In a market like today, as we stand in December 2020, one of the often-asked questions revolve around the ‘market’ and whether we are in an overheated environment as far as sentiment goes. While the genesis of the question is understandable, in an environment when the ‘market’ (proxy for this in India is Nifty or the Sensex), is at all-time highs, its important to take a step back to understand what has happened over the last 2.5 years and explain the same with data.
It may not be intuitive, but the Nifty has been at the same level as of August 2018 and as of October 2020 (around 11,600). So while the headline market has broadly been at the same level for a little over 2.25 years, there has been underlying growth in many companies and sectors. It’s important to understand that while the levels seen in the market between these years has been between 7,500 and 12,000 – the more important aspect for us as a fund manager studying individual companies is to understand the performance across sectors and market caps.
In this exercise, we restrict our analysis to the top 500 stocks in India, by market cap and look at the growth across sectors and specific companies in the same period where the market was volatile but the market levels were the same between the two periods (meaning, the index generated 0% return on an absolute basis, but we want to be translating the same into single stocks and see how portfolios could or may have performed.)
We start our analysis with the most talked-about sector, Pharma. It’s interesting to look at the dichotomy and variance of returns across pharma between the various segments of the market. The below table shows that understanding the company and the business played a key role in the performance of the underlying companies rather than a generic statement that all pharma companies did well.
While Auto has had a hard 3 years as a sector, select companies in the ancillary space have managed to show growth even during these times, which comes through in the performance of the companies across market caps. Within Auto, there continues to be a significant divergence in shareholder returns due to the growth in underlying businesses not coming through.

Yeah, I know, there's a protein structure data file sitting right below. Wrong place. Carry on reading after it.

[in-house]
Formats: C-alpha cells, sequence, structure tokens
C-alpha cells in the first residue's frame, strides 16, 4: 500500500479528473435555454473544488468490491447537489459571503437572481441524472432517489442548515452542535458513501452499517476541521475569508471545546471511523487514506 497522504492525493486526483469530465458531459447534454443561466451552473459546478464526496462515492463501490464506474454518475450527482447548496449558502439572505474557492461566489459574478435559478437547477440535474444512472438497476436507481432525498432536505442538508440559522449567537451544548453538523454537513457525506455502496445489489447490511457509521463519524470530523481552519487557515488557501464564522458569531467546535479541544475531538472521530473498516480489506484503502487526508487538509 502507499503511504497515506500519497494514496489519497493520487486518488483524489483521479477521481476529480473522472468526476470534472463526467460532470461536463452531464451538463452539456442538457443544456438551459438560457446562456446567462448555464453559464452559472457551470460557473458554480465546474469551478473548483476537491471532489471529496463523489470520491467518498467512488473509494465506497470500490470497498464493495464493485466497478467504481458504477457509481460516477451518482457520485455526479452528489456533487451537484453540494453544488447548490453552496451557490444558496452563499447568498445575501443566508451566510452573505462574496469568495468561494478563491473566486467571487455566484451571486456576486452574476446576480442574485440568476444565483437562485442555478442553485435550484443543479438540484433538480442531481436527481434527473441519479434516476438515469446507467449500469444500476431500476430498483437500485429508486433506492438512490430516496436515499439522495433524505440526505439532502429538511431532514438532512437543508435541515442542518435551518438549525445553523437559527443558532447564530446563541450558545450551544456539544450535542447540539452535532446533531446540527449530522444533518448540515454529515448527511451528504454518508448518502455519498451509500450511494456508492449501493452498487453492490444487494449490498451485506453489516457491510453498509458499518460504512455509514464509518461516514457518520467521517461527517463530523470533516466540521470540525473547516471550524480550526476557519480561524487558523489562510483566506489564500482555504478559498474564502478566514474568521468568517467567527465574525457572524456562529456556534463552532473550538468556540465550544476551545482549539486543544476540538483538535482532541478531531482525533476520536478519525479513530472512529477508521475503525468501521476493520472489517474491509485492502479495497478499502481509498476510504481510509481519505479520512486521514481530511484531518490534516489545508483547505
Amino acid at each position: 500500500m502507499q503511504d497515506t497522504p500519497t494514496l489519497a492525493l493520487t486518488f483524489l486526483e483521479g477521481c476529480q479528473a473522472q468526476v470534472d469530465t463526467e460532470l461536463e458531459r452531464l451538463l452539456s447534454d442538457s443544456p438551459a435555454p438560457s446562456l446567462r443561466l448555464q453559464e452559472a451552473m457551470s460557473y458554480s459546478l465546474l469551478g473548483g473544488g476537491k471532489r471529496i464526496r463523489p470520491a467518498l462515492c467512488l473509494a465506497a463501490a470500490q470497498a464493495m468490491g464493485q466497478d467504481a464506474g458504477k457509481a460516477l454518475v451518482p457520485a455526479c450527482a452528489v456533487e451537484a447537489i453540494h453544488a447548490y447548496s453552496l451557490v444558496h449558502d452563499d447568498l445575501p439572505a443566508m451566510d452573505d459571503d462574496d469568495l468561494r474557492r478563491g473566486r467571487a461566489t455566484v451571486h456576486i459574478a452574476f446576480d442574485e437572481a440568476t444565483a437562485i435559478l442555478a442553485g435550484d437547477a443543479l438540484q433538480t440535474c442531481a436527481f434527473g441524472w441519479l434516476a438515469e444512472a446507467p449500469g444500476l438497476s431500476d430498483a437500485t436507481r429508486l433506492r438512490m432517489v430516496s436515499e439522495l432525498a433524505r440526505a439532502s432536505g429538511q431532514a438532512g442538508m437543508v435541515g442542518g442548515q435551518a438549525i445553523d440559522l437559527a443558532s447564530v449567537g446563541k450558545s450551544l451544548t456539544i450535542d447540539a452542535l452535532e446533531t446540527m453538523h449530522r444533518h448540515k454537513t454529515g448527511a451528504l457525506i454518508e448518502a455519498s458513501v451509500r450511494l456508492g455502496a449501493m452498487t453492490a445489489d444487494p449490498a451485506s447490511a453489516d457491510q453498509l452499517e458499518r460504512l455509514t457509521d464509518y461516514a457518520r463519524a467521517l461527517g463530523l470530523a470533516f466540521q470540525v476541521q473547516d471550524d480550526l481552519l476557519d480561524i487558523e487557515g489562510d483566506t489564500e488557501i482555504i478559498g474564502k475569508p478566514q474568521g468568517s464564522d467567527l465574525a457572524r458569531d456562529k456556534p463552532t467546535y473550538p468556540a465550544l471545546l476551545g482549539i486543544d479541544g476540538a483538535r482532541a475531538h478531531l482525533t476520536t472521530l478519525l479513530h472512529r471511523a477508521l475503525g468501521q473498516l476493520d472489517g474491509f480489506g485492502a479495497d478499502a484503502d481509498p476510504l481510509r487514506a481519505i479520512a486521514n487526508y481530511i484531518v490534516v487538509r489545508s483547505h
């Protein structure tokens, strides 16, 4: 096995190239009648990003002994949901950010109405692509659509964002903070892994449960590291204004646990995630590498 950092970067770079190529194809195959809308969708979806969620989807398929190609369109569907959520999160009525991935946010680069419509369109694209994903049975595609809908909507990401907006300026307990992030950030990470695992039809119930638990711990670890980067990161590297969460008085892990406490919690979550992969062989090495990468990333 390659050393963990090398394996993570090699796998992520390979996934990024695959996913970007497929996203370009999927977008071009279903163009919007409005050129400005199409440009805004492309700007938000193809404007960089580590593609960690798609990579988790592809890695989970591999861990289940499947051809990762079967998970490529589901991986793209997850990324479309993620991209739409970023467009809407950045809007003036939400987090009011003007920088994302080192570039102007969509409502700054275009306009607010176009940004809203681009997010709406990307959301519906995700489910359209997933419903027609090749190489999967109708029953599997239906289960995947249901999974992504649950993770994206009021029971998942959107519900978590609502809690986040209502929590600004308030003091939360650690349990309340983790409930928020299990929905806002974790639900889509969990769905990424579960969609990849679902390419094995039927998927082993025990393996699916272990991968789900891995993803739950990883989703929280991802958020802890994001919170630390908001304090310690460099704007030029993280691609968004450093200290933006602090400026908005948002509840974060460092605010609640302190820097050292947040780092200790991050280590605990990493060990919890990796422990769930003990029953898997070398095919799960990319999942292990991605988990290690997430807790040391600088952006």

The manufacturing-based chemical businesses have had a solid growth over the last 2 years predominantly coming from prudent capital allocation and a demand led growth. What’s interesting here again is the choice of company in the portfolio has driven bottom-line shareholder returns.
While the growth from a revenue and PAT perspective was prominent in consumer goods, there was a wide dispersion in the returns for the shareholder across companies, depending on the bucket one analyses. Most of the gains came from large and mid companies which showed steady revenue and cash flow growth in this sector too, rather than returns across the board.
The importance of risk management and stock selection cannot be more emphasized than when one studies the financial sector. Across the market caps, we saw value accretive and value-destroying companies to the shareholder, which reemphasizes the promoter integrity and capital allocation importance in this sector
The tech stocks in India had a good performance more skewed towards the large and mid-cap companies. There were consolidation and growth in market share in specific pockets within the tech sector that reflected in the performance.
While the index (Nifty) was flat over 2+ years, individual securities had significant outperformance across sectors and market caps. The performance was not limited to a narrow range of 5-10 stocks either. As we move ahead, the important question to ask for investors continues to be, how your portfolio is constituted rather than where the ‘market’ is going, or where the index is?
Increasingly the role of a fund manager in constructing a good quality portfolio will become more relevant in the next few years.